Coronavirus in Wales: 'Schools may not open until September'

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Media caption,
Parents at Glasllwch Primary School in Newport have voiced their concerns

It is possible schools in Wales will not reopen until September, the education minister has said.

On Wednesday, Kirsty Williams announced all schools in the country will close by Friday and exams cancelled because of the coronavirus outbreak.

Public Health Wales said there there are now 170 confirmed cases in Wales.

The Welsh Government will also get extra powers to deal with the epidemic through the Coronavirus Bill, which will soon gain Royal Assent.

First Minister Mark Drakeford said it will help free up public services so they can do more on the frontline.

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Image caption,
The first minister said powers would enable the government to make emergency decisions over areas, including schools

He said the new powers "would not normally be seen in peacetime", adding: "These are powers to be used if we reach a point where such draconian interventions in the lives of individuals are necessary."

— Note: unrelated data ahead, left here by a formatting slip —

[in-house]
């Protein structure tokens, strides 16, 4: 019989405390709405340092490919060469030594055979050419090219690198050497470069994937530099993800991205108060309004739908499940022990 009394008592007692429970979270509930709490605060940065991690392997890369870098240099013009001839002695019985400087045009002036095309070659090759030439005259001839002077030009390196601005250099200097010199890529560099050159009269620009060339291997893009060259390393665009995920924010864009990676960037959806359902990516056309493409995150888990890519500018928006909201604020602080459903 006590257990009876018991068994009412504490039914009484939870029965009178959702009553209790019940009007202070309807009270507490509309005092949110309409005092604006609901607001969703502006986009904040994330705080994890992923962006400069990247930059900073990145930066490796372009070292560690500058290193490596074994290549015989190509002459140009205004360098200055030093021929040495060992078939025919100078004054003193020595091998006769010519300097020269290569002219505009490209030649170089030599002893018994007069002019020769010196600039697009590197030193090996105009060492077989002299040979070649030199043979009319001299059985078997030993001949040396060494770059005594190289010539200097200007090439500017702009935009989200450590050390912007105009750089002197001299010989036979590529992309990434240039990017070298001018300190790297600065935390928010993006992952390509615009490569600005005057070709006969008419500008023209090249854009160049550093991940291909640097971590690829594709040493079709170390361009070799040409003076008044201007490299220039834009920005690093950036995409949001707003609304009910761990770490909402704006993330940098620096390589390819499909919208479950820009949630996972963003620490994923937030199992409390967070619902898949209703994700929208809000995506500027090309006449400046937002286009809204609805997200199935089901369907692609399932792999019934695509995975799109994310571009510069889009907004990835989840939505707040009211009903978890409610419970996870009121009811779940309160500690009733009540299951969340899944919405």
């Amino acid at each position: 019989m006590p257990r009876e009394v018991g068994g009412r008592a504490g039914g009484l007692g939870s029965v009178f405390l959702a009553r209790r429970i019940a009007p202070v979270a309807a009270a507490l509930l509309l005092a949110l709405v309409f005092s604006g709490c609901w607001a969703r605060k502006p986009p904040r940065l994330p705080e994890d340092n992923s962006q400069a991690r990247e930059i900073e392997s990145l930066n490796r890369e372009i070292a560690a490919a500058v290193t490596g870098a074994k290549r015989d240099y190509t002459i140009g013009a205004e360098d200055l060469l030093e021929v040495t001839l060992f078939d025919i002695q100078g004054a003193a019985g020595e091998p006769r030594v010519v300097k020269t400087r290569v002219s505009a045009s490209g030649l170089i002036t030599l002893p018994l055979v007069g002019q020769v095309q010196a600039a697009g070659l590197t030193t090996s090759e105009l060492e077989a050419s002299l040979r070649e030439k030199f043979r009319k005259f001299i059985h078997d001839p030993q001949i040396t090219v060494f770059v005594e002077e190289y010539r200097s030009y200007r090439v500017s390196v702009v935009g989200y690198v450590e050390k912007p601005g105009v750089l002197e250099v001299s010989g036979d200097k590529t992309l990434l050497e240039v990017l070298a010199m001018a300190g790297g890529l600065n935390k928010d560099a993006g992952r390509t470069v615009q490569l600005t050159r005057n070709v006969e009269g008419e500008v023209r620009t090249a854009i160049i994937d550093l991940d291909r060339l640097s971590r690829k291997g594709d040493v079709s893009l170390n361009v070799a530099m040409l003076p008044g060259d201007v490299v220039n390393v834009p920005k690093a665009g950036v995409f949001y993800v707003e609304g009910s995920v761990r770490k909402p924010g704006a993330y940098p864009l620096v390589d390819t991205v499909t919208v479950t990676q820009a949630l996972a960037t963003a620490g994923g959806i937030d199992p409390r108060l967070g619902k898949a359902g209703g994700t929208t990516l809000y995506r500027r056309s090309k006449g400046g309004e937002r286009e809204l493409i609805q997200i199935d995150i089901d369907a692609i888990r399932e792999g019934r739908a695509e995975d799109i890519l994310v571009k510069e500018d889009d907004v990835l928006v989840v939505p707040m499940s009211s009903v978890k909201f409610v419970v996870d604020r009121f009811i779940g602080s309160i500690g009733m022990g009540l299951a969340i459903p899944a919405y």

They include the ability to redeploy teachers, opening crematoriums and temporary changes to the Mental Health Act.

The announcement from Ms Williams came as England and Scotland took similar steps with all schools and nurseries closing from Friday and they may not reopen before summer. Nurseries in Wales will remain open.

She said authorities were dealing with "unprecedented times".

“I want schools back to normal as quickly as possible, however, I’m not in a position to tell parents when that will be," Ms Williams told BBC Radio Wales' Breakfast programme.

"We're at the mercy of the progression of this epidemic... as soon as we’re advised by scientists and clinicians it is safe to do so we will open schools."

The Brecon and Radnorshire AM said it would be a "considerable time" before schools were back to normal.